Friday, May 18, 2012

Oh, How I Wish I Could Protect Her

Aside from the obvious tragedies that life can bring, the one thing I so wish I could protect my sweet girl from is...mean girls. 

I think we can all agree that girls can be really mean.  It starts at a young age. The little girls in our subdivision are always shouting, "I'm telling on you!" for some reason or other.  They push each other around and they're so demeaning.  I've even found myself in the presence of toddler girls who are kind of snotty.  A two year old in the church nursery gave my sweet girl a dirty look a few weeks ago and I was floored!

As women, we must work hard to keep a tight grip on our thoughts, for our thoughts effect our facial expressions and thusly, our words and actions.  I know that I can't protect her from the heartache of mean girls; I guess it's just a fact of life.  But what I can do is work to keep her from becoming a mean girl.

My earliest memory of a mean girl was in elementary school.  There was a girl who I think was in special ed that I would try to be nice to but she would slap me at recess.  Additionally, we lived in a large neighborhood with lots of kids and lots of opportunities for hurt feelings.  Little girls are full of drama, and I remember being right in the middle of it.  I was always yelling in defense of someone else but wasn't necessarily the object of meanness.

In middle school, we had moved to a new state and there were these two girls who were very popular.  Everyone worshipped them because girls with fake tans who smoked behind the gym were apparently fantastic.  My first week at this new school, all of my books fell out of my locker onto my head, and they never let me live it down.  They tormented me and called me "big ugly".  I was neither ugly or big, but I maintain the fact that my low self-esteem came directly from the first week of the second semester of 8th grade.  Those girls were mean.

Things seemed to level out through most of high school.  I was pretty good at laying low.  In college, I made lots of friends and things were different.  No one made fun of me and people actually wanted to be my friend.  I had several really close friends but life has taken us in different directions.  Thankfully, having children has brought some of us closer together as we've bonded over sleepless nights and stretch marks.  I had this one friend in particular that I thought would stick with me through it all.  Out of nowhere she retracted her invitation for me to be a bridesmaid in her wedding and basically stopped talking to me altogether.  It took me almost 4 years to get over that.  It made me hesitant to grow close in new friendships.  I have forgiven her but I'm not sure what I would do or how I would feel if she wanted to talk to me at this point in our lives.  We had been inseperable for about 5 years and then it was gone.  When something like that happens, you start to question everything about yourself.  I felt so unworthy of friendship after that.  She left a huge hole in my heart for a long time.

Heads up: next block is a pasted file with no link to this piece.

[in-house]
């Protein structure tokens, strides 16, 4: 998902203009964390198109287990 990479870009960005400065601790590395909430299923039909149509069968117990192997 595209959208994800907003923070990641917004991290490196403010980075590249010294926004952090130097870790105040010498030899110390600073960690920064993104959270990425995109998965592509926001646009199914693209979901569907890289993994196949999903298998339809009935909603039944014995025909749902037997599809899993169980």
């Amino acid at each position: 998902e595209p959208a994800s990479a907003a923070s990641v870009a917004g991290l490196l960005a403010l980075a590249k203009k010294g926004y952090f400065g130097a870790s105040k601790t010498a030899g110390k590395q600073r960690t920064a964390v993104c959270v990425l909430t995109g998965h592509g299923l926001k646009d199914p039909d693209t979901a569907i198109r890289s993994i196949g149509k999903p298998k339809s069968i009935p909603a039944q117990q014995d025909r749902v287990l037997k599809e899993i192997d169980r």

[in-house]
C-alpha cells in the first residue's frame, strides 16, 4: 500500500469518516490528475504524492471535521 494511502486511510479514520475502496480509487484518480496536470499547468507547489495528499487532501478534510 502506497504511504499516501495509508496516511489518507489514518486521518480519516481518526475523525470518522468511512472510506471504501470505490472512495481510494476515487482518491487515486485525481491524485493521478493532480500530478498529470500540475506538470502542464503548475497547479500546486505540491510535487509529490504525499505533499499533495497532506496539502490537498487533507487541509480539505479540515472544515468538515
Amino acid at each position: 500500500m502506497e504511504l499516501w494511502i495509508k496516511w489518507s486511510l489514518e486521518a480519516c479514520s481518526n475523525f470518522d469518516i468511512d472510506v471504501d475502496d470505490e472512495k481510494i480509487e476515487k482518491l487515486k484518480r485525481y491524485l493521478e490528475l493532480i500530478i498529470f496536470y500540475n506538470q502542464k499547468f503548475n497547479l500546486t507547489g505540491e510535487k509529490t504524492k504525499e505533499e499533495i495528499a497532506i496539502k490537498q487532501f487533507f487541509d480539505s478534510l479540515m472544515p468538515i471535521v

Then there was the job I had when we were newlyweds.  I started this job right after our honeymoon.  My coworkers were other seminary wives.  They were so cruel.  They wouldn't talk to me and loved having little inside jokes that they rubbed in my face.  The joke was on them because I didn't really care; I was just happy to have a good job.  Long story short, they led me to believe that the boss didn't like me and they manipulated me into believing I was a bad employee.  One of them fired me.  It was only after the fact that I learned the boss liked me and they had been lying.  It hurt so bad because like me, their husbands were depending on their income as they studied for their degrees.  I could not understand why they had done the opposite of what the Bible we all believed taught us to do.  They gave no reason based upon job performance, just that I didn't "fit". 

By far, the worst experience I had was with my last job in Atlanta.  Only now, 2 1/2 years later, can I speak of it without my blood pressure going haywire.  I worked hard and put up with a lot for 15 months to find that the boss' wife/acting office manager was searching for someone to replace me.  Once again, I didn't "fit".  Worst of all, the girl who worked most closely with me, another follower of Christ, was so rude to me and took the side of the business owners. I will even go so far as to say that she was whispering things in their ear that were not true.  The boss' wife wrote in the unemployment report that I had stolen, lied, and a host of other negative things that were untrue.  I was shocked.  I still feel nervous that people in the same social circles think that I'm a bad person.  I expect the type of people I worked for to do sleazy things like that, but the coworker who is supposed to be on my team really let me down.  I know for a fact that I was an upstanding employee because when we had my unemployment hearing, my former boss was under oath and could not speak ill of me.

Mean people suck.  I want to teach my girl to be kind, gentle, and clothed in righteousness.  I also want her to know how to stand up for what's right, even if it can cost her. People are going to hurt her feelings, but I want her to be strong enough to move on and not let it get her down for long.  Do you have any experiences to share or tips on raising a confident daughter?

1 comment:

  1. I'm tempted to ask what department you worked in at the seminary but I'll refrain. I'm always surprised how hurtful other believers can be.